By Quentin Meillassoux

ISBN-10: 1441173838

ISBN-13: 9781441173836

From the preface through Alain Badiou: it's no exaggeration to assert that Quentin Meillassoux has unfolded a brand new direction within the heritage of philosophy, understood right here because the heritage of what it truly is to grasp ... This notable ""critique of critique"" is brought the following with no embellishment, slicing immediately to the guts of the problem in a very transparent and logical demeanour. It permits the future of considered absolutely the once again. ""This paintings is without doubt one of the most crucial to seem in continental philosophy lately and merits a large readership on the earliest attainable date ... Après l. a. finitude is a crucial ebook of philosophy through an authnted rising voices in continental suggestion. Quentin Meillassoux merits our shut awareness within the future years and his booklet merits swift translation and common dialogue within the English-speaking global. there's not anything like it."" -Graham Harman in Philosophy at the present time Quentin Meillassoux's amazing debut makes a strikingly unique contribution to modern French philosophy and is determined to have an important impression at the way forward for continental philosophy. Written in a mode that marries nice readability of expression with argumentative rigour, After Finitude presents daring readings of the heritage of philosophy and units out a devastating critique of the unavowed fideism on the middle of post-Kantian philosophy. the outstanding lucidity and the centrality of argument in Meillassoux's writing may still attract analytic in addition to continental philosophers, whereas his critique of fideism might be of curiosity to somebody preoccupied through the relation among philosophy, theology and faith. Meillassoux introduces a startlingly novel philosophical substitute to the pressured selection among dogmatism and critique. After Finitude proposes a brand new alliance among philosophy and technological know-how and demands an unequivocal halt to the creeping go back of religiosity in modern philosophical discourse.

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G. sheer cleverness at making money as much, and in the same way, as he admires virtue. New qualities will become human virtues in his eyes, and when there is conflict between the demands of the new values and those of the old-fashioned virtues, he has no reason to opt necessarily for the latter. ³³ Alternatively, if he remains strict about the demands of virtue even in the case where quite other things are reliably wealth-producing and where wealth of individuals and communities can often be seen to protect itself very effectively even at the expense of justice to other individuals or communities, then he may now feel logically forced to acknowledge that he is treating right-doing as important in itself.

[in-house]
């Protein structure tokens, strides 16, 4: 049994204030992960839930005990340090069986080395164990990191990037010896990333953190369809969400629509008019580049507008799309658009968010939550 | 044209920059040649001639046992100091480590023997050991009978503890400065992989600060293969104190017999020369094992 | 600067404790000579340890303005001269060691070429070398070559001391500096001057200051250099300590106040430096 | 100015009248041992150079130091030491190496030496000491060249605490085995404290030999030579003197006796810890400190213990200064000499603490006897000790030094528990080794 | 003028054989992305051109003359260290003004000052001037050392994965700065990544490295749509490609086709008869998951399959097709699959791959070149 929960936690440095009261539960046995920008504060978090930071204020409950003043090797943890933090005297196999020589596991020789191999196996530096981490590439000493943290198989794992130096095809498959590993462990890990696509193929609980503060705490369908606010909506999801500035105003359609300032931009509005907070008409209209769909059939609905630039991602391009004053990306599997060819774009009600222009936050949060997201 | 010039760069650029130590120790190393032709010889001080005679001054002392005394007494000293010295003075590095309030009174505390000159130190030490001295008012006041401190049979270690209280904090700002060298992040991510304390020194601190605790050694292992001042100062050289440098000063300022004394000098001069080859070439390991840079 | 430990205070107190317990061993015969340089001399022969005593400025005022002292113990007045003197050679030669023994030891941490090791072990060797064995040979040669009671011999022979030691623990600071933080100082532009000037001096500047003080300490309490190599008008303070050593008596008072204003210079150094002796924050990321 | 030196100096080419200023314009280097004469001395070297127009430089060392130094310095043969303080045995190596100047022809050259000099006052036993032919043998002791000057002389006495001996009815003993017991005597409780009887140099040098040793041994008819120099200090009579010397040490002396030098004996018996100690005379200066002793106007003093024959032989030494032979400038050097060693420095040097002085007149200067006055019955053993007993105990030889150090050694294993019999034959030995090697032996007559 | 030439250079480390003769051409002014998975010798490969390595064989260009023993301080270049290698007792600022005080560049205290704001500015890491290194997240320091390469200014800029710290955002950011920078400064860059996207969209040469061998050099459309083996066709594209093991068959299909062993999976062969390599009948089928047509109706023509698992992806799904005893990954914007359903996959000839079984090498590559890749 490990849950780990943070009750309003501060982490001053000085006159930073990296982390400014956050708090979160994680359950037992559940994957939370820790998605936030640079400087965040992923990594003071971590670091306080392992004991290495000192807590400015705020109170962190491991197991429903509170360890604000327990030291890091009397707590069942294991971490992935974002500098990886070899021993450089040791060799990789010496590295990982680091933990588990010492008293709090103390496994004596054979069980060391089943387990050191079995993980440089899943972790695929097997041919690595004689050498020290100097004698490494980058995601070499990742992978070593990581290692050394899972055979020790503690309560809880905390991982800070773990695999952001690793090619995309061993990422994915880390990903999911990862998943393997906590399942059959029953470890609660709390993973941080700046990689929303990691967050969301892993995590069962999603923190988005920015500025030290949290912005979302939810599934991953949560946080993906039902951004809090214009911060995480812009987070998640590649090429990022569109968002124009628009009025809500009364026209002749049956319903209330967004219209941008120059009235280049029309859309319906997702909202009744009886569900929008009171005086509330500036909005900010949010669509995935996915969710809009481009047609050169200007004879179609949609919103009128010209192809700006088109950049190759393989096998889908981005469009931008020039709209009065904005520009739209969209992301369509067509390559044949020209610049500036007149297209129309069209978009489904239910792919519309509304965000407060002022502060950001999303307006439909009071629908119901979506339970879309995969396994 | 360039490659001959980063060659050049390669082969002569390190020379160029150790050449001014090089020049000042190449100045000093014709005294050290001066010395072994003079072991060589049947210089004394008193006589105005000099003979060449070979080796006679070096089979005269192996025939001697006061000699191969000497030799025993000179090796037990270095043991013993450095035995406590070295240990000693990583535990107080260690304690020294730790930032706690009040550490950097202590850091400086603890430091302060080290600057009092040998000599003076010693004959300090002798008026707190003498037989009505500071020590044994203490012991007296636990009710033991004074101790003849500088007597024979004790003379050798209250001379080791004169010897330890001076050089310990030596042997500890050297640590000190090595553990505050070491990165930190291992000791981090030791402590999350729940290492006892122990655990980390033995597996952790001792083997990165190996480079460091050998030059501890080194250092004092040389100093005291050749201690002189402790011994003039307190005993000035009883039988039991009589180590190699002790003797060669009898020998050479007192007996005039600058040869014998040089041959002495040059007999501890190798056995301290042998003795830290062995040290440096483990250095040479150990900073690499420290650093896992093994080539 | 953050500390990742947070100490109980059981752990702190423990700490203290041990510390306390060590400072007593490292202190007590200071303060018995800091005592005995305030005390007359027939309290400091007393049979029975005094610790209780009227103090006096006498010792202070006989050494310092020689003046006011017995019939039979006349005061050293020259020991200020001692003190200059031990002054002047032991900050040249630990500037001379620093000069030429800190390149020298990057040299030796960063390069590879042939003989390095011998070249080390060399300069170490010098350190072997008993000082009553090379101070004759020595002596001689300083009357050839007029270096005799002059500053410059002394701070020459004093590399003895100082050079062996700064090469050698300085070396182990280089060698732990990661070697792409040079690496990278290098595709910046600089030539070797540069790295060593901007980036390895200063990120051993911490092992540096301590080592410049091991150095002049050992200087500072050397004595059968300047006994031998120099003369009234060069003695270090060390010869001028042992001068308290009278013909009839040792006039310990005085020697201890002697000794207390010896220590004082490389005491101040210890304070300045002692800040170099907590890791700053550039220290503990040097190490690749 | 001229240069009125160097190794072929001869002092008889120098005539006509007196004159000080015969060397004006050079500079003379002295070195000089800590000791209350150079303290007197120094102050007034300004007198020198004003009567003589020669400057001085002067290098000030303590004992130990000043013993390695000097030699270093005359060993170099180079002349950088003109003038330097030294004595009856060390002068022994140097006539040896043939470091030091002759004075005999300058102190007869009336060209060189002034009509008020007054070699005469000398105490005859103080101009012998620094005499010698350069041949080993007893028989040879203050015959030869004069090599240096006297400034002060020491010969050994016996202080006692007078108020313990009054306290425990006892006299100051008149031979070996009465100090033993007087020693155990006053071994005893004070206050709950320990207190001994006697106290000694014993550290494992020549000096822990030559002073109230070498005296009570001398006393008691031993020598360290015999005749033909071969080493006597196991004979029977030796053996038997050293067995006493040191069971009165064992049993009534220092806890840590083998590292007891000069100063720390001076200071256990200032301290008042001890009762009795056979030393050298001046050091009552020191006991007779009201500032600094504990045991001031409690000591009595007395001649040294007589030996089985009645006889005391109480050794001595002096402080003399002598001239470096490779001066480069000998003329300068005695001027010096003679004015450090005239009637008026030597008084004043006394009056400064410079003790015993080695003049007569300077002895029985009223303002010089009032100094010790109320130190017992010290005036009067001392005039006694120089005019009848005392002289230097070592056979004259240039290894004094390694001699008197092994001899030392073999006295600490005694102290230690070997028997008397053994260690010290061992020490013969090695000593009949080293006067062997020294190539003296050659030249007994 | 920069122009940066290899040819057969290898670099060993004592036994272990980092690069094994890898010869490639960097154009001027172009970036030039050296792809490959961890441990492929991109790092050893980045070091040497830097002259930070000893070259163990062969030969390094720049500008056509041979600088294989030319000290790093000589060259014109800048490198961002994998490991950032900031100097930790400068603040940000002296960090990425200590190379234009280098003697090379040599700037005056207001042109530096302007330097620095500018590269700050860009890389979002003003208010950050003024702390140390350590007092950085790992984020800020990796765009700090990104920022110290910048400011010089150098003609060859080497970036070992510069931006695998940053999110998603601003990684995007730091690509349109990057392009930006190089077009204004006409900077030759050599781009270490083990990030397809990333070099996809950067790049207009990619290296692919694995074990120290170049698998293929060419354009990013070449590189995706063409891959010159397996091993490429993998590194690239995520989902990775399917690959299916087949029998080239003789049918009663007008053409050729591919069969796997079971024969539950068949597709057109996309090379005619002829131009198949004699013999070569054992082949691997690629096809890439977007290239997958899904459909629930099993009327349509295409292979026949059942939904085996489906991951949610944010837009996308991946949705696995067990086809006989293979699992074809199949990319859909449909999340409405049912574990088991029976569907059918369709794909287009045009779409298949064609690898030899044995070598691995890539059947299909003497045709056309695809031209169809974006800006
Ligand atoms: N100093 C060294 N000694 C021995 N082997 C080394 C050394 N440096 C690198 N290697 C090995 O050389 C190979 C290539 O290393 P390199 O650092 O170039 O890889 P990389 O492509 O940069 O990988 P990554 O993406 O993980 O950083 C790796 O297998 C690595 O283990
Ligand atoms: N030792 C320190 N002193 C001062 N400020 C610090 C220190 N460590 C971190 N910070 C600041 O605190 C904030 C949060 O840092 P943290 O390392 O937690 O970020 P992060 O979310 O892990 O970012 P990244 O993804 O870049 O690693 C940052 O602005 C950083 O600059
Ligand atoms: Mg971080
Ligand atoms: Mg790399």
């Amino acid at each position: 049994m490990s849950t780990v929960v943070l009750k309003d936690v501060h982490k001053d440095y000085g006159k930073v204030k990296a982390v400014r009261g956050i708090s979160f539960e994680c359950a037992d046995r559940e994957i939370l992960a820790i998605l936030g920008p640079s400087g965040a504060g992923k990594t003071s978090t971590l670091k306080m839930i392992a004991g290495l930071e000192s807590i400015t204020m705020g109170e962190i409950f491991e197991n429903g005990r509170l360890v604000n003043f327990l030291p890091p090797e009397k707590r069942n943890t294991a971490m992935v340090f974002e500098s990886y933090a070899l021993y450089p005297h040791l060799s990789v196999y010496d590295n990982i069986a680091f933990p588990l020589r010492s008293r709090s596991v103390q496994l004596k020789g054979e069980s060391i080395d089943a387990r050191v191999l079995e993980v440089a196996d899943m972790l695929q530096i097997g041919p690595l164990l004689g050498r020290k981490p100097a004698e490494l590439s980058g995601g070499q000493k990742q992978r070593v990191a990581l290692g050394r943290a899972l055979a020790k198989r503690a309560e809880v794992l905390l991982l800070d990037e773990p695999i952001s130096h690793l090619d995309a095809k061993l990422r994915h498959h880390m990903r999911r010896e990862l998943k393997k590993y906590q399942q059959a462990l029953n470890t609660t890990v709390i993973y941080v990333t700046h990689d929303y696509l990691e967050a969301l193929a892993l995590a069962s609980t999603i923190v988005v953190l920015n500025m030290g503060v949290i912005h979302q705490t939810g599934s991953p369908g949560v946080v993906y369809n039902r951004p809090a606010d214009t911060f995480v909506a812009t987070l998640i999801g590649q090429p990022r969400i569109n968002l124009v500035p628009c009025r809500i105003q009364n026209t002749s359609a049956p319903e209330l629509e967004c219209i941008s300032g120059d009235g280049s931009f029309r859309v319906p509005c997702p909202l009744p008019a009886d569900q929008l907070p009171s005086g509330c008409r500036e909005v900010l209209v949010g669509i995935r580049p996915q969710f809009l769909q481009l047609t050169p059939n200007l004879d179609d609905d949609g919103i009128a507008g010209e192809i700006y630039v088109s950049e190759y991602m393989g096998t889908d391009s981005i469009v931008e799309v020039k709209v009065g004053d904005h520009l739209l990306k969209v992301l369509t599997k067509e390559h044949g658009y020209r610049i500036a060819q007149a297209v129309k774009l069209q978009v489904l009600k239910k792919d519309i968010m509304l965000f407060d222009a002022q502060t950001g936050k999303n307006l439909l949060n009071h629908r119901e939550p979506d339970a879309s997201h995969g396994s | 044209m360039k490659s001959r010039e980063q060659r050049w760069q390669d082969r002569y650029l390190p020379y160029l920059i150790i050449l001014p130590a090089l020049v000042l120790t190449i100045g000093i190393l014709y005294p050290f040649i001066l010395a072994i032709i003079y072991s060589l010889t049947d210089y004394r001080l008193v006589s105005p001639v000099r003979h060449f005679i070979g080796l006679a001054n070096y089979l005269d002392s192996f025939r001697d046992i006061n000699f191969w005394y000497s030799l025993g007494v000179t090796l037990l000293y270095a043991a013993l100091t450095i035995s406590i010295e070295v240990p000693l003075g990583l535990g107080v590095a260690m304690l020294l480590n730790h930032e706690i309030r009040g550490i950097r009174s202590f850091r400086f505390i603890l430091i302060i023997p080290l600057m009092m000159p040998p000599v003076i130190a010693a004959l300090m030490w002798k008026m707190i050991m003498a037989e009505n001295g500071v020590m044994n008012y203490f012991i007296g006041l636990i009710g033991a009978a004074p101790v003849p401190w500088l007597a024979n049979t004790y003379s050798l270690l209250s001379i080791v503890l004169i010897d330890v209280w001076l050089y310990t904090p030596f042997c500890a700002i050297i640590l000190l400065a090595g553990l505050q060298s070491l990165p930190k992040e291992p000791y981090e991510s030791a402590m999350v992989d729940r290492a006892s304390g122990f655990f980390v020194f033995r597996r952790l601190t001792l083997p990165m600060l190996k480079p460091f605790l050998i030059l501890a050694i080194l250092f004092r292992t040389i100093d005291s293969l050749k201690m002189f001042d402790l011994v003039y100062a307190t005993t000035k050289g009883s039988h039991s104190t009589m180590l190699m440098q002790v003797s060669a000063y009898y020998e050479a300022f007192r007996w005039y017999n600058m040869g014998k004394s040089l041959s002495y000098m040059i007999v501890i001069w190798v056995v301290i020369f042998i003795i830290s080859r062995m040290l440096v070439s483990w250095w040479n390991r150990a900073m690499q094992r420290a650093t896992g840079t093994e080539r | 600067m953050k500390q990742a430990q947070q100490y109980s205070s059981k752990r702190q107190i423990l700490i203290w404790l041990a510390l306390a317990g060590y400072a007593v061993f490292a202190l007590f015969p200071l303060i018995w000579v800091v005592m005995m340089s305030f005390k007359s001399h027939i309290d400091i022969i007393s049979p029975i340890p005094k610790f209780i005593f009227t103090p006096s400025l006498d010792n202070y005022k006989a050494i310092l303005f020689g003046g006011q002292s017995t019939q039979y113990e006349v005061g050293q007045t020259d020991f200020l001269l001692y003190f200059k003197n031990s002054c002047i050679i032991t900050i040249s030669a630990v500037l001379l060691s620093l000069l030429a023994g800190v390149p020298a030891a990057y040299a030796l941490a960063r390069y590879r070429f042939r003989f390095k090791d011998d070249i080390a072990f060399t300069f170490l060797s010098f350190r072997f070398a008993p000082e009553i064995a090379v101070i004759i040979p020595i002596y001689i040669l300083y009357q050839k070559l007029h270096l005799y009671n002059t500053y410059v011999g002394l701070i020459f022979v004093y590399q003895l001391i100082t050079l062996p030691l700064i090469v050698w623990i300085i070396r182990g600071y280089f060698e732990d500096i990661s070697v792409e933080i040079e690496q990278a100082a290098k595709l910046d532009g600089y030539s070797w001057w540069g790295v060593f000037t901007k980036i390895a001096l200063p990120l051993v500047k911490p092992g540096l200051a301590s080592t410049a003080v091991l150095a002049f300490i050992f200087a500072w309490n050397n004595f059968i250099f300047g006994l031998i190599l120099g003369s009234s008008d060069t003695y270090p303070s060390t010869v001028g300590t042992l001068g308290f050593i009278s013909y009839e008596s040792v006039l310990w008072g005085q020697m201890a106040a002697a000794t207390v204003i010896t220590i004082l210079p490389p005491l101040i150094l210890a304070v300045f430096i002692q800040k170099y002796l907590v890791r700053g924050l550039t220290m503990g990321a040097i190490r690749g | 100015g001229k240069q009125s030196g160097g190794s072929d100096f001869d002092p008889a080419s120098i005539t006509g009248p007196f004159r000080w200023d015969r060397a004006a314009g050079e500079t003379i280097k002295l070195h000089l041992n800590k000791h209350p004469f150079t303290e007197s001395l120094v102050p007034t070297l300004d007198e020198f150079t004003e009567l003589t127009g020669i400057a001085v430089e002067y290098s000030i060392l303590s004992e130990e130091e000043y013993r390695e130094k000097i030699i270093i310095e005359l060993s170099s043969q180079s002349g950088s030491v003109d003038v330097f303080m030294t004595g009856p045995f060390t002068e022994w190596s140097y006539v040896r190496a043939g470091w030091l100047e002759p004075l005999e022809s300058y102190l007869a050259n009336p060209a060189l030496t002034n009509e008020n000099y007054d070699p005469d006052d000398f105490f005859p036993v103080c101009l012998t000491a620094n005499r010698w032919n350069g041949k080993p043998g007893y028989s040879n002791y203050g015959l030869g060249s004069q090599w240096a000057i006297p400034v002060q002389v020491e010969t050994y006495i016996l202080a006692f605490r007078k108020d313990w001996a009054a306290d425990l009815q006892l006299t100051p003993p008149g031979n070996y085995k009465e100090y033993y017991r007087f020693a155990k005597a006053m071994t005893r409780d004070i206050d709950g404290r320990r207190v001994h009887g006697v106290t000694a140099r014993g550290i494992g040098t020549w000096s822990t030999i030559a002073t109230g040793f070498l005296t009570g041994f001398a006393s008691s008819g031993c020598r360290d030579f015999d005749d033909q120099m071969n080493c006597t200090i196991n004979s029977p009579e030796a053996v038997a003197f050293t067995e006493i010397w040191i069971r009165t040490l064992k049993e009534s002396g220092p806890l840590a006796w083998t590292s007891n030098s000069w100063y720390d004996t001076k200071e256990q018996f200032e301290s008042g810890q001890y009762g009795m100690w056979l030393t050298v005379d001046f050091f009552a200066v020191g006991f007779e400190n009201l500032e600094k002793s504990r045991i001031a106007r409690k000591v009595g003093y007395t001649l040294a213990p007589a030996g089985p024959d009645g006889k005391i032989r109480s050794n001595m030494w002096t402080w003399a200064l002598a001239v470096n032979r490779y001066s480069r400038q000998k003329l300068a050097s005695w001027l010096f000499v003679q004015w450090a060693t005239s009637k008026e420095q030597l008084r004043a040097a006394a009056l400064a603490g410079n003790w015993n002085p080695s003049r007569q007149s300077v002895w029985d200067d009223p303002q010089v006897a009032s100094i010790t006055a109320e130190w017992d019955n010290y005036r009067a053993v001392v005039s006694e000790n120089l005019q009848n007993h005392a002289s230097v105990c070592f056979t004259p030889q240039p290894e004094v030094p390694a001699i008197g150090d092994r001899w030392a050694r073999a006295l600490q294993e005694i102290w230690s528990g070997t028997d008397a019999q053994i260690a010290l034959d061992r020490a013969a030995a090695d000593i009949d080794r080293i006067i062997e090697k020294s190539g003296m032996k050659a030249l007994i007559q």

2–5, where something similar is said about luck. ‘the opinion of aristotle on destiny’ 29 phrase ‘τὰ ποιητικὰ αἴτια’ [ta poiˆetika aitia], which does not correspond to anything in Aristotle,⁶ is one of his ordinary ways of referring to what we tend to call the ‘efficient’ cause and what Aristotle most often calls ‘that whence comes the starting-point of motion’. A productive cause is a cause which does something or sets something going. As for the domain of destiny, another familiar Aristotelian notion distinguishes, first, between what comes about for the sake of something and what just comes about, and then, secondly, within the former class, between what comes about by reason and what comes about by nature.

As we begin studying the chapter, we may be surprised at this turn of Aristotle’s account. It has, of course, been obvious all along that the reflective activity of Aristotelian ethical philosophy assigns to the virtues value-precedence over the natural goods. It has also been obvious that, according to this philosophy, the genuinely virtuous person would act rightly in particular situations at the expense of natural goods where this is morally required. But this point entails nothing to suggest that Aristotle’s ideal agent has a distinctive reflective attitude towards virtue in general.

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After Finitude: An Essay on the Necessity of Contingency by Quentin Meillassoux


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